Managing expectations is as important as delivering performance and other takeaways from ABS


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A few sips from the firehouse

One of my favorite quotes about “lagniappe” comes by way of Mark Twain. Samuel was so fond of the word he exclaimed, “It is a word worth traveling to New Orleans to get.” Many times in the life the juice isn’t worth the squeeze. Yet sometimes in life you have an experience that exceeds even your highest expectations.

I just finished “Achieving Breakthrough Service” at HBS with 47 good friends. We spent 4 days drinking from the firehose. It was awesome learning from the bleeding edge of service at HBS. Das, Frances, Dennis, Ananth and Earl were passionate about the importance of service and its role as a competitive differentiator. Here is an infographic featuring a baker’s dozen of takeaways from the course:

ABS takeaways

  1. In order to be great at customer service, you have to have the courage to be bad. You can’t be good at everything. Trying to leads to mediocrity.
  2. Design jobs for employees we have, not for those we wish we had. Manage the gap between operational complexity and employee sophistication.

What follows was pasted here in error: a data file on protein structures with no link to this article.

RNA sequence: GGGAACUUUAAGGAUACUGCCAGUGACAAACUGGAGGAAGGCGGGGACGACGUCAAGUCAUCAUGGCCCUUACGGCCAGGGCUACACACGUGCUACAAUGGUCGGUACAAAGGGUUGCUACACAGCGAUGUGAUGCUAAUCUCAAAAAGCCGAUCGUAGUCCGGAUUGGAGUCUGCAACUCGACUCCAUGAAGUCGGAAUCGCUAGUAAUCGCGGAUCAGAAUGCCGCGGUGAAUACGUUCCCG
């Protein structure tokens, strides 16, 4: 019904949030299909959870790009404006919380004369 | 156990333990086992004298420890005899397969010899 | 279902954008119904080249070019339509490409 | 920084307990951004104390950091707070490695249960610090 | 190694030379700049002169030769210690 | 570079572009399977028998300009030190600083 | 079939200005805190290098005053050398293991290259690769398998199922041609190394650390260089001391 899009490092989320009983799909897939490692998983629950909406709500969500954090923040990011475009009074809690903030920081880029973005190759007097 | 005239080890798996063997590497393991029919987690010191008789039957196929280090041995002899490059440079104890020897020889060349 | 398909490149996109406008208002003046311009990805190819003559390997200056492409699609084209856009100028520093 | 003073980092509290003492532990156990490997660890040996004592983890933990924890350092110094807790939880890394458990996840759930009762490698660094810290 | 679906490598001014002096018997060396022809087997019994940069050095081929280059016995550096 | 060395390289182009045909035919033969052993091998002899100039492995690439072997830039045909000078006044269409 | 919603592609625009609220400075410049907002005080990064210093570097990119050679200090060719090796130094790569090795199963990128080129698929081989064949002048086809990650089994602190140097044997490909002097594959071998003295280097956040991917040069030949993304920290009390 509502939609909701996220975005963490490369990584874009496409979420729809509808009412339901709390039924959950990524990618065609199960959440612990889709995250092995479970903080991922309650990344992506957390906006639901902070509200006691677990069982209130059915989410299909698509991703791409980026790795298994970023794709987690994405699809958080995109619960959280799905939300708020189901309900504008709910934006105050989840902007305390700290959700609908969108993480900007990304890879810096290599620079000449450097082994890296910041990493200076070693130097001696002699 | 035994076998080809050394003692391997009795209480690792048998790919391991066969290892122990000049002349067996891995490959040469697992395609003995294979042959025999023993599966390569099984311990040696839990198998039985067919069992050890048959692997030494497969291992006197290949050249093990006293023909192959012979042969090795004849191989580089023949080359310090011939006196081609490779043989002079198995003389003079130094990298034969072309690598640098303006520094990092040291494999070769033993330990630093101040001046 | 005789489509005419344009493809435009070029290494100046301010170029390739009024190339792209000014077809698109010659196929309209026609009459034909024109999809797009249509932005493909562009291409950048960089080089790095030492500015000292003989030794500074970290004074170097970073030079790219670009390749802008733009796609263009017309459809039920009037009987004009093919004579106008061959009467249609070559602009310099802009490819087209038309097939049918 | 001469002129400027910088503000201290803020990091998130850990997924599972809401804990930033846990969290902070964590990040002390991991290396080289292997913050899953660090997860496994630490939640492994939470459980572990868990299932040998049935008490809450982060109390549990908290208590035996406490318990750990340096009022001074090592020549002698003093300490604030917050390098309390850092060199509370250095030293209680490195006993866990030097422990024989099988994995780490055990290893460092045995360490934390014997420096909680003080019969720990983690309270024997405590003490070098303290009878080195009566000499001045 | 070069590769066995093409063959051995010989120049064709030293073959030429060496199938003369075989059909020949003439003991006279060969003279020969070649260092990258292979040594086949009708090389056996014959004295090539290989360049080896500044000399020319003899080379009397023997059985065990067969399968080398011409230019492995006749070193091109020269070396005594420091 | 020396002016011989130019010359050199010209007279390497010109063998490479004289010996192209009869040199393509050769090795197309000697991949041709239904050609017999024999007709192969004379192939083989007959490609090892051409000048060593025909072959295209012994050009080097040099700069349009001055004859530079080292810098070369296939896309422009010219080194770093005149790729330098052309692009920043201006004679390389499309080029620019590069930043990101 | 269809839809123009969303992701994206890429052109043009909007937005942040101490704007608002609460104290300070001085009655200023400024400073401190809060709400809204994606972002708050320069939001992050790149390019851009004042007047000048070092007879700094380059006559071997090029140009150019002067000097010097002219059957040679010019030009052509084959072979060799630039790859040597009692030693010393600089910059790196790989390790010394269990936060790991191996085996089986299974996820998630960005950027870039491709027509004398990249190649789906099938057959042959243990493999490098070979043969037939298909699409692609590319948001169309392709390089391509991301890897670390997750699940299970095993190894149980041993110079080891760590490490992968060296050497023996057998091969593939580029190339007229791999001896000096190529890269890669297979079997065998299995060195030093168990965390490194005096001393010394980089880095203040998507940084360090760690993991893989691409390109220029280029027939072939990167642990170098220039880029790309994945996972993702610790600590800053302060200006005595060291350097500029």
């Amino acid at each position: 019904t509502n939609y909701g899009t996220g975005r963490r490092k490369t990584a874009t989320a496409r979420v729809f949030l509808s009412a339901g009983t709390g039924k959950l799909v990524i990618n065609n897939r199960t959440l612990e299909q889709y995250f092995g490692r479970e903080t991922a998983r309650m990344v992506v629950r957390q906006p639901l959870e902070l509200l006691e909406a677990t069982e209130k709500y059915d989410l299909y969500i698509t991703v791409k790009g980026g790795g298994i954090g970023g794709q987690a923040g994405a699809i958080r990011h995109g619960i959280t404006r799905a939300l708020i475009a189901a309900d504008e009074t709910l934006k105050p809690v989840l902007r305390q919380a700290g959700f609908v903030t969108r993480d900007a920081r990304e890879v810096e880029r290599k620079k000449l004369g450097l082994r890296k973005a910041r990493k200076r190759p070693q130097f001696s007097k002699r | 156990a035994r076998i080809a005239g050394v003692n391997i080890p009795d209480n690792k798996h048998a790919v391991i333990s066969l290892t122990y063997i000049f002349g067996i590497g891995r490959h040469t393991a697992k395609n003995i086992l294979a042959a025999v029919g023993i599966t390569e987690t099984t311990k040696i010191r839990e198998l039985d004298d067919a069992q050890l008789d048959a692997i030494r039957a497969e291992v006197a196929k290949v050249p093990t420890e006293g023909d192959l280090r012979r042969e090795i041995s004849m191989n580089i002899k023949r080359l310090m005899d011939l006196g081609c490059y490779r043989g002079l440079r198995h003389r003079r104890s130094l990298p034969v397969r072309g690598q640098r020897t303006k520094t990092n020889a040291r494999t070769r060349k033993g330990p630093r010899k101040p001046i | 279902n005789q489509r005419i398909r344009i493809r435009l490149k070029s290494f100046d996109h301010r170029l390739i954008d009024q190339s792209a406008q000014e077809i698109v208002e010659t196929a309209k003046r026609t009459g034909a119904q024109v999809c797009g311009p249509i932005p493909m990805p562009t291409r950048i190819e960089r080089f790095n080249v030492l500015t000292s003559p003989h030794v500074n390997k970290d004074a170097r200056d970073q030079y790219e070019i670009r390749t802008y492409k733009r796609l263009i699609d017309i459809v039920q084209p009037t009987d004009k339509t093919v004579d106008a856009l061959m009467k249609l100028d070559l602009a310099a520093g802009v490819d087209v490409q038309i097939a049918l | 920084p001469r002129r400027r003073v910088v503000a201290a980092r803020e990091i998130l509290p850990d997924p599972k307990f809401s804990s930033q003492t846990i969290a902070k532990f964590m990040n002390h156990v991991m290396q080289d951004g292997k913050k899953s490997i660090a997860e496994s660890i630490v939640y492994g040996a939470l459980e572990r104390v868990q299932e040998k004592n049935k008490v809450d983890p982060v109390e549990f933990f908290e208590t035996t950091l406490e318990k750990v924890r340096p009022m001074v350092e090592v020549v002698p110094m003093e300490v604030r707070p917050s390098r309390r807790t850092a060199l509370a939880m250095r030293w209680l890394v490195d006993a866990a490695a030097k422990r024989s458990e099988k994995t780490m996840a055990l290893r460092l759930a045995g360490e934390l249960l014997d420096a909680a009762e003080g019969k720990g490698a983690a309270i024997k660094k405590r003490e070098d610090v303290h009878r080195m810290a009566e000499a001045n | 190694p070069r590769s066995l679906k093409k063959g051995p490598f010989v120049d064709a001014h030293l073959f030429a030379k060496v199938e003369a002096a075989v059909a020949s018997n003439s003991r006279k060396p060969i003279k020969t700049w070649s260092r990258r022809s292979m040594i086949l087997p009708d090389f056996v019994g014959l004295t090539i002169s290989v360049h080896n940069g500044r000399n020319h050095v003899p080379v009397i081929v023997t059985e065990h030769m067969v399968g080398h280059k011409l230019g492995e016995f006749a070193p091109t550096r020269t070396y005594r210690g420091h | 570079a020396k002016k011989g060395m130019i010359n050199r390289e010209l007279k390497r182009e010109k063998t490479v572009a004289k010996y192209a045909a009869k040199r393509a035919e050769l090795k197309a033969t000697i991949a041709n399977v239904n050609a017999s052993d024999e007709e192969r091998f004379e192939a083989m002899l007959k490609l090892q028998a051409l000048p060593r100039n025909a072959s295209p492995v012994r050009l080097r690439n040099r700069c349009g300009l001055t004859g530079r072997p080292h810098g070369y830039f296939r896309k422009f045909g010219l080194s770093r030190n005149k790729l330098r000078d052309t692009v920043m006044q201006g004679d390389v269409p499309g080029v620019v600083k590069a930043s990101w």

3. Little things can make a big difference. Smiles and thank you’s go a long way.
  4. The devil is in the details. Excellent execution and mediocre strategy will beat mediocre execution and excellent strategy.
  5. Empathy is absolutely key. The ability to intellectually identify with or vicariously experience the feelings of others.
  6. Customer Satisfaction only tells you the past. It is a bad measure for future strategy, analogous to driving your car with the windshield blocked and steering by looking through the rear view mirror.
  7. Service excellence is getting the core correct and then taking the little things and weaving them into a masterpiece.
  8. We need to condition our customers to not only do the right things, but to be an active participant in value creation.
  9. Establish a culture where both acknowledging and solving problems is rewarded. Acknowledgement is a SOLO practice, solving is a TEAM activity.
  10. Culture is what shapes decisions in the absence of authority and policy.
  11. Out of chaos, comes revenue and out of discipline, comes profits.
  12. Managing expectations is as important as delivering performance.
  13. Disconfirmation is Performance minus expectations. Guard against situations where you are below expectations, customers react unfavorably…quickly.

ABS is well worth traveling to Cambridge to get.

Today’s Lagniappe (a little something extra thrown in for good measure) – here is a snapshot of our class in front of the Baker Library.

class photo ABS 2012

Republished with author's permission from original post.

Stan Phelps
Stan Phelps is the Chief Measurement Officer at 9 INCH marketing. 9 INCH helps organizations develop custom solutions around both customer and employee experience. Stan believes the 'longest and hardest nine inches' in marketing is the distance between the brain and the heart of your customer. He is the author of Purple Goldfish, Green Goldfish and Golden Goldfish.


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